Visitors to the temples of modern art in global cities will be familiar with the white cube gallery space. But when one arises in the middle of a Congolese palm oil plantation, the effect is deeply disorienting. Furthermore, it draws attention to the often overlooked ties between colonialism and the art world, for example, through the multinationals that now proudly sponsor these Western museums.
This Congolese arts center is part of artist Renzo Martens’s unorthodox plan to jump-start the local economy. Former workers at the plantation make sculptures that are reproduced in chocolate, and then exhibited in New York. The plantation workers, most of whom earn a dollar or less a day, use the profits from this successful exhibition to buy back the land confiscated from them by Unilever.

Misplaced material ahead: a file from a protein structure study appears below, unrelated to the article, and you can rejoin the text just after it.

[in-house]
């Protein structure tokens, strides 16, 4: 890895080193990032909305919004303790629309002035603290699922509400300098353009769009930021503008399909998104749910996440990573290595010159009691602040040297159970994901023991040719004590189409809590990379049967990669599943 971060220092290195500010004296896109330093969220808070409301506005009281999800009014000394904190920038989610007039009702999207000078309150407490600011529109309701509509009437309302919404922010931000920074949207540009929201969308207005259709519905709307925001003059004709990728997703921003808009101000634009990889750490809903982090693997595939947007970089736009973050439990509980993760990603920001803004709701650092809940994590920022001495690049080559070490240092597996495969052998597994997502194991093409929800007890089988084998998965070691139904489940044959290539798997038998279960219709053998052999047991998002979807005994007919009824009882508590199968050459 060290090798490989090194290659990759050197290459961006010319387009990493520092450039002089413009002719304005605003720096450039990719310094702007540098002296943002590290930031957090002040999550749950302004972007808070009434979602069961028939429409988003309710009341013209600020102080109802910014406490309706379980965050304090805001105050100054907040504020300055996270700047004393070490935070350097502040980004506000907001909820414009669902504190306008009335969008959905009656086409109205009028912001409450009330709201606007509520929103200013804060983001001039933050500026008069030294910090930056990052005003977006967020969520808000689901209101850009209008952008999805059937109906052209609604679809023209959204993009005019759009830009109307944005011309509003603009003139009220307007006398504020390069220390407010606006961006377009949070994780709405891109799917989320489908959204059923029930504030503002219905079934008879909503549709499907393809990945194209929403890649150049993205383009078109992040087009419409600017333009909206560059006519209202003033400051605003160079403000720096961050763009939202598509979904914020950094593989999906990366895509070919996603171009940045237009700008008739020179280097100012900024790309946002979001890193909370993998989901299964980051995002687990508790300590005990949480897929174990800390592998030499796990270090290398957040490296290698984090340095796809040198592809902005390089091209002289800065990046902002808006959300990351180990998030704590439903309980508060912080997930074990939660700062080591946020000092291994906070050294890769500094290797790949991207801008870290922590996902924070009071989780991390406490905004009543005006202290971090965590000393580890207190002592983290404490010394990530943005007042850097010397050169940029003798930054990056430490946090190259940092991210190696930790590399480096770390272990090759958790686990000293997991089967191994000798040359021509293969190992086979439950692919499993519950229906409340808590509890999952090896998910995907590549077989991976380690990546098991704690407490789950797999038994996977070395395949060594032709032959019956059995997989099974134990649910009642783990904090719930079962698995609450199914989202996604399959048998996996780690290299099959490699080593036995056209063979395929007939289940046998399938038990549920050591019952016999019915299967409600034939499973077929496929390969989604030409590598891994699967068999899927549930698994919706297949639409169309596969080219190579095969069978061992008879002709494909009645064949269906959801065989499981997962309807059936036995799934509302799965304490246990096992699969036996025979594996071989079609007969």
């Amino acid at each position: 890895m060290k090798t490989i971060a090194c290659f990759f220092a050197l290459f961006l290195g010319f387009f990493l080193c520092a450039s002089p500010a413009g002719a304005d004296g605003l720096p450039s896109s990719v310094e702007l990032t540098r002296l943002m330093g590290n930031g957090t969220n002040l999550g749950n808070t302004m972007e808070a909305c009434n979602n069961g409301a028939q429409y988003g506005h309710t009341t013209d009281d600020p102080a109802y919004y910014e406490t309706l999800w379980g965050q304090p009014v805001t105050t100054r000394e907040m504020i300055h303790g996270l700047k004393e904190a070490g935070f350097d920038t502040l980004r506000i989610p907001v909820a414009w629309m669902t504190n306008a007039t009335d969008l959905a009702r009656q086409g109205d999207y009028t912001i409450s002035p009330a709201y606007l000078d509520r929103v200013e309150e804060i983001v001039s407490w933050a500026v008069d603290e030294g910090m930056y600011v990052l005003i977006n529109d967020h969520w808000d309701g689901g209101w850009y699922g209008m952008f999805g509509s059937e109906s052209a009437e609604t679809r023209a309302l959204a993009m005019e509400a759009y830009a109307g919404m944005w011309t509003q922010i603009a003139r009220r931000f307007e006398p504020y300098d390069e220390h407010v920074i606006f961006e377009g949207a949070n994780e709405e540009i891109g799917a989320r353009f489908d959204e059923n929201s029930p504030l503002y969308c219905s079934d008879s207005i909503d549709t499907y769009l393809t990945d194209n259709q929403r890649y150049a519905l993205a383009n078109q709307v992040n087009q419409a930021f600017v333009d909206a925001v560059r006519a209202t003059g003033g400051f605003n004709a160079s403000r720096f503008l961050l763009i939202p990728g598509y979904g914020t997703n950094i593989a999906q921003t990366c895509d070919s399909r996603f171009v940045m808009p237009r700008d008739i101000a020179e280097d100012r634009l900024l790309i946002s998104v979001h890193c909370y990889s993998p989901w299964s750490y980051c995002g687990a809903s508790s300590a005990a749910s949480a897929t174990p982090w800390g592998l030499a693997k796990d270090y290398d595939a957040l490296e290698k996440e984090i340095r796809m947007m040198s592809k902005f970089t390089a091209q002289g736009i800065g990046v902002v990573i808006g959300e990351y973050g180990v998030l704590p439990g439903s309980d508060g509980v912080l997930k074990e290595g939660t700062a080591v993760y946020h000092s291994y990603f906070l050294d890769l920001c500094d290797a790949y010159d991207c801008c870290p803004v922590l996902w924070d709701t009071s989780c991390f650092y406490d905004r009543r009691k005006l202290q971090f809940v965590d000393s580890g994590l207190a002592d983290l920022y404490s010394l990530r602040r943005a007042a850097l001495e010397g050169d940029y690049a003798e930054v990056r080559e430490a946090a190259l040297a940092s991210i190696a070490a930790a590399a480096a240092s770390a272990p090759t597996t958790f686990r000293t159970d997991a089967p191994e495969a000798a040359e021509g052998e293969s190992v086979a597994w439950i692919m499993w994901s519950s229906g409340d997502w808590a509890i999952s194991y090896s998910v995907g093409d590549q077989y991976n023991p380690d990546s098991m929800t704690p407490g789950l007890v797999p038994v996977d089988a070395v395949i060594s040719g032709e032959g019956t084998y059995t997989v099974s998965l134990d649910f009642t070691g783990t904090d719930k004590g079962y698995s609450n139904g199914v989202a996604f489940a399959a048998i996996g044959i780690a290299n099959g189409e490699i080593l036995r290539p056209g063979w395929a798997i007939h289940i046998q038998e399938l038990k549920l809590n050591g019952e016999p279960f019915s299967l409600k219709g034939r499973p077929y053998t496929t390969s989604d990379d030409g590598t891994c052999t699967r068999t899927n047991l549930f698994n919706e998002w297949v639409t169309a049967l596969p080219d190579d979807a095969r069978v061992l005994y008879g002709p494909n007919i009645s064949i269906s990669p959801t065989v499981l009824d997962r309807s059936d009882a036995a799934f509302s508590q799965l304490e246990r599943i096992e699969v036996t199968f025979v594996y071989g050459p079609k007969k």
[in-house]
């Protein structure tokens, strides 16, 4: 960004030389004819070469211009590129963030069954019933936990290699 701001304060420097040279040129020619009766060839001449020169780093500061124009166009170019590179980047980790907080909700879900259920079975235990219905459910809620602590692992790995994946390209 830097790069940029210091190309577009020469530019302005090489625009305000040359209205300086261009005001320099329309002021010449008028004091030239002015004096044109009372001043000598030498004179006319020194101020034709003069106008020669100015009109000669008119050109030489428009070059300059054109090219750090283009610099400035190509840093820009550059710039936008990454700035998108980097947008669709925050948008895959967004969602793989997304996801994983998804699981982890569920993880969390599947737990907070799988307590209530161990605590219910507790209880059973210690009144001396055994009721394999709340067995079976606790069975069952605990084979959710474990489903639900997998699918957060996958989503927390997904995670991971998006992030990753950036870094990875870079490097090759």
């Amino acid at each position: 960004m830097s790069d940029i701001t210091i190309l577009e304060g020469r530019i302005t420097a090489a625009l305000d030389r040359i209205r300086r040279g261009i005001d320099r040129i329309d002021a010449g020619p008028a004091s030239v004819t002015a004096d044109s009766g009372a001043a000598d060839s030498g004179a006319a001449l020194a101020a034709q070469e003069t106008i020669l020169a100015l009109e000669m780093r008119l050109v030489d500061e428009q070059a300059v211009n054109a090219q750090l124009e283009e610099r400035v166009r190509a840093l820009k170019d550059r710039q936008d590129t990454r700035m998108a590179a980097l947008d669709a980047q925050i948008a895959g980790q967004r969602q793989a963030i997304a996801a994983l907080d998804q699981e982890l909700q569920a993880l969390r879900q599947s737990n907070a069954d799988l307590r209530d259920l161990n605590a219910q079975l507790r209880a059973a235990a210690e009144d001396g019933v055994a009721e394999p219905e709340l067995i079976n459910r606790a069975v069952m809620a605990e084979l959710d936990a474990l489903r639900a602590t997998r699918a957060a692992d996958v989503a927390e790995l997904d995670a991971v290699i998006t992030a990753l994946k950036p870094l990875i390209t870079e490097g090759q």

This documentary sees Martens continue on from Enjoy Poverty (2008), in which he encouraged impoverished African people to use photography to exploit their own suffering. On that occasion however, the film established that the local population earned nothing from their efforts. This new film documents an attempt to reverse the flow of wealth and use the privileges associated with the art world to bring about real change.